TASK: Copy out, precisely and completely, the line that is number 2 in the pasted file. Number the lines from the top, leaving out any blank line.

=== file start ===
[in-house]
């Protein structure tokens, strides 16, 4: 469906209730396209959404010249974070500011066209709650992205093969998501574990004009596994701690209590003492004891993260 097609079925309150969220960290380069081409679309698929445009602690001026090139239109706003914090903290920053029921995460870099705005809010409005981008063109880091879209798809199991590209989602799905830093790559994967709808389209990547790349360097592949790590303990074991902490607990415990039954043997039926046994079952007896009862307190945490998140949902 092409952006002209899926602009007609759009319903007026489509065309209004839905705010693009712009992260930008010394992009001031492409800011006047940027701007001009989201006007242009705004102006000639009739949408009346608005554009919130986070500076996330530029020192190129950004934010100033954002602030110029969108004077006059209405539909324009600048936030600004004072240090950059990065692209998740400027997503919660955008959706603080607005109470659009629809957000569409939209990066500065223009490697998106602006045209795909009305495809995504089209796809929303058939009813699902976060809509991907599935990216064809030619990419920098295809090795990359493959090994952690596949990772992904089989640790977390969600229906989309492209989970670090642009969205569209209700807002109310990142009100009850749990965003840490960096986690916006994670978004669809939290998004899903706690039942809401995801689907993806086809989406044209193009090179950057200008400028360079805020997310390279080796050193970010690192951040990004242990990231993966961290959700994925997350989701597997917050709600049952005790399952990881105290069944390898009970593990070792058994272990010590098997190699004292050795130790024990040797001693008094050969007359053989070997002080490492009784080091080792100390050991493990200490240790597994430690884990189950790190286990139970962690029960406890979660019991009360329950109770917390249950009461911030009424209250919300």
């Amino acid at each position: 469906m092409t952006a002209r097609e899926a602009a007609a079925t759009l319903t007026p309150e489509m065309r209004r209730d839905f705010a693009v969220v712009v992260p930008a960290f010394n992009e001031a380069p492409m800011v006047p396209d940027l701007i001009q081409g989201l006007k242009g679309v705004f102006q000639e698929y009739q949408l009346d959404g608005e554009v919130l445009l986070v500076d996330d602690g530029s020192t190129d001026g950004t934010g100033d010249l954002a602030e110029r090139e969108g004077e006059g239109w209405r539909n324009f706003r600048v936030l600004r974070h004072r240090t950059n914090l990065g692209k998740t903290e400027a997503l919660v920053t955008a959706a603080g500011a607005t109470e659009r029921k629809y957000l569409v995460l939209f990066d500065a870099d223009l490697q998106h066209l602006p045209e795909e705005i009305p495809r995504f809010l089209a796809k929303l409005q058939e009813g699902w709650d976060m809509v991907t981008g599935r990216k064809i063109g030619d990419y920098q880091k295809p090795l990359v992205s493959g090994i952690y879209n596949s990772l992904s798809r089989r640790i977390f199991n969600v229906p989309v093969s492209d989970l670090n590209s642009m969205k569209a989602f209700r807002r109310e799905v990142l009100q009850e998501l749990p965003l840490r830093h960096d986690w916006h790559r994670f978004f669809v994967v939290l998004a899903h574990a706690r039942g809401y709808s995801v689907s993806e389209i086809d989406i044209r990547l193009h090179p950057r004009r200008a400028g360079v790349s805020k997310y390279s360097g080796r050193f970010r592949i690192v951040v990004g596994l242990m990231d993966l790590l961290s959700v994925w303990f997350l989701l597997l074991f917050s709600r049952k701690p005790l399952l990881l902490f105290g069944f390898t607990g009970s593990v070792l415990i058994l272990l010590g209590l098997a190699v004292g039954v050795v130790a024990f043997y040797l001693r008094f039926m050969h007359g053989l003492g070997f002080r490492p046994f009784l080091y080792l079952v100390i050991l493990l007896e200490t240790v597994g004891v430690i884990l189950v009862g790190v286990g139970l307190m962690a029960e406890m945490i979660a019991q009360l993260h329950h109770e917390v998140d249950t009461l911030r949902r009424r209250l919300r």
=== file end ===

């Protein structure tokens, strides 16, 4: 469906209730396209959404010249974070500011066209709650992205093969998501574990004009596994701690209590003492004891993260 097609079925309150969220960290380069081409679309698929445009602690001026090139239109706003914090903290920053029921995460870099705005809010409005981008063109880091879209798809199991590209989602799905830093790559994967709808389209990547790349360097592949790590303990074991902490607990415990039954043997039926046994079952007896009862307190945490998140949902 092409952006002209899926602009007609759009319903007026489509065309209004839905705010693009712009992260930008010394992009001031492409800011006047940027701007001009989201006007242009705004102006000639009739949408009346608005554009919130986070500076996330530029020192190129950004934010100033954002602030110029969108004077006059209405539909324009600048936030600004004072240090950059990065692209998740400027997503919660955008959706603080607005109470659009629809957000569409939209990066500065223009490697998106602006045209795909009305495809995504089209796809929303058939009813699902976060809509991907599935990216064809030619990419920098295809090795990359493959090994952690596949990772992904089989640790977390969600229906989309492209989970670090642009969205569209209700807002109310990142009100009850749990965003840490960096986690916006994670978004669809939290998004899903706690039942809401995801689907993806086809989406044209193009090179950057200008400028360079805020997310390279080796050193970010690192951040990004242990990231993966961290959700994925997350989701597997917050709600049952005790399952990881105290069944390898009970593990070792058994272990010590098997190699004292050795130790024990040797001693008094050969007359053989070997002080490492009784080091080792100390050991493990200490240790597994430690884990189950790190286990139970962690029960406890979660019991009360329950109770917390249950009461911030009424209250919300």